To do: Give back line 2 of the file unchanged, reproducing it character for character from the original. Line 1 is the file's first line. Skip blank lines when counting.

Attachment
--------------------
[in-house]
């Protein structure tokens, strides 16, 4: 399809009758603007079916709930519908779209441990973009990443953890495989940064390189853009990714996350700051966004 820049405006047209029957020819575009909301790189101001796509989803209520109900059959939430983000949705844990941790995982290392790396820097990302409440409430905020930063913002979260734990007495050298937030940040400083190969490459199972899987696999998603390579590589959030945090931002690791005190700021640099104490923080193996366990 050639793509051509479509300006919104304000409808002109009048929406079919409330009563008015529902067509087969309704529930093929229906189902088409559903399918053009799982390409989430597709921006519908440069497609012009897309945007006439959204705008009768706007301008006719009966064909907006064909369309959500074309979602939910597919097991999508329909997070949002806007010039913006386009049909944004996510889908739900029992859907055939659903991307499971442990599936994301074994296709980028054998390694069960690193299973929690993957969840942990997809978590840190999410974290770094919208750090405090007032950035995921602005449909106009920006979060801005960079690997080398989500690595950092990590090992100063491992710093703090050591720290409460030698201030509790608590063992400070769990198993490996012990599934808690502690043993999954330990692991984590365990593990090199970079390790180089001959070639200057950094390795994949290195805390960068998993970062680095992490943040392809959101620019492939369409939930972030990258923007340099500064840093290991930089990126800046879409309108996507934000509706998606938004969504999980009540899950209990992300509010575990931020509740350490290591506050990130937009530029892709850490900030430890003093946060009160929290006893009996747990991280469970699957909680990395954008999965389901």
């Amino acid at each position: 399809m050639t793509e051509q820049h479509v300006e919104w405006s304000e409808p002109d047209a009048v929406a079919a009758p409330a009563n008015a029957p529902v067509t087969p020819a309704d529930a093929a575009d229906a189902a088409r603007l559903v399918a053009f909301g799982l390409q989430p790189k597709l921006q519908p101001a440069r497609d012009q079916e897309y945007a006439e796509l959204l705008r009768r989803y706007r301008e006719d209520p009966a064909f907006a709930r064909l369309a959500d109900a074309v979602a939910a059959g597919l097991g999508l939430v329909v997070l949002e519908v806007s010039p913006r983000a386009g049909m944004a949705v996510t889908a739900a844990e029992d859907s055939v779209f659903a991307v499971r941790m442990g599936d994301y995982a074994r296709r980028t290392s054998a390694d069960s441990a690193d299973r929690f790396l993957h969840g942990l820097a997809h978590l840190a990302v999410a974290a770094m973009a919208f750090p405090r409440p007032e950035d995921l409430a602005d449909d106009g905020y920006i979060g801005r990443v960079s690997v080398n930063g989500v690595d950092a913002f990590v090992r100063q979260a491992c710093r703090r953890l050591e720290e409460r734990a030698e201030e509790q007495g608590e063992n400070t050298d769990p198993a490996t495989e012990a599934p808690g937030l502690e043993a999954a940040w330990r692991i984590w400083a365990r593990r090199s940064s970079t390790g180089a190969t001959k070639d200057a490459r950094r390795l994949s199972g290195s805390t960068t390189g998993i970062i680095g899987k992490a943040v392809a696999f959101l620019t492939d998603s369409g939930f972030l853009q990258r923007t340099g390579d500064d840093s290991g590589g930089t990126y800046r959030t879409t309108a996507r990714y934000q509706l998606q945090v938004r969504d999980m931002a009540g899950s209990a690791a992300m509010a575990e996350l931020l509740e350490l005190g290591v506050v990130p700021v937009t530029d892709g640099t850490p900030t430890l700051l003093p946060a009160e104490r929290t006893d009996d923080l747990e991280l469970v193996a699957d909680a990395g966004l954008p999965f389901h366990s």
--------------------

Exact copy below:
């Protein structure tokens, strides 16, 4: 399809009758603007079916709930519908779209441990973009990443953890495989940064390189853009990714996350700051966004 820049405006047209029957020819575009909301790189101001796509989803209520109900059959939430983000949705844990941790995982290392790396820097990302409440409430905020930063913002979260734990007495050298937030940040400083190969490459199972899987696999998603390579590589959030945090931002690791005190700021640099104490923080193996366990 050639793509051509479509300006919104304000409808002109009048929406079919409330009563008015529902067509087969309704529930093929229906189902088409559903399918053009799982390409989430597709921006519908440069497609012009897309945007006439959204705008009768706007301008006719009966064909907006064909369309959500074309979602939910597919097991999508329909997070949002806007010039913006386009049909944004996510889908739900029992859907055939659903991307499971442990599936994301074994296709980028054998390694069960690193299973929690993957969840942990997809978590840190999410974290770094919208750090405090007032950035995921602005449909106009920006979060801005960079690997080398989500690595950092990590090992100063491992710093703090050591720290409460030698201030509790608590063992400070769990198993490996012990599934808690502690043993999954330990692991984590365990593990090199970079390790180089001959070639200057950094390795994949290195805390960068998993970062680095992490943040392809959101620019492939369409939930972030990258923007340099500064840093290991930089990126800046879409309108996507934000509706998606938004969504999980009540899950209990992300509010575990931020509740350490290591506050990130937009530029892709850490900030430890003093946060009160929290006893009996747990991280469970699957909680990395954008999965389901």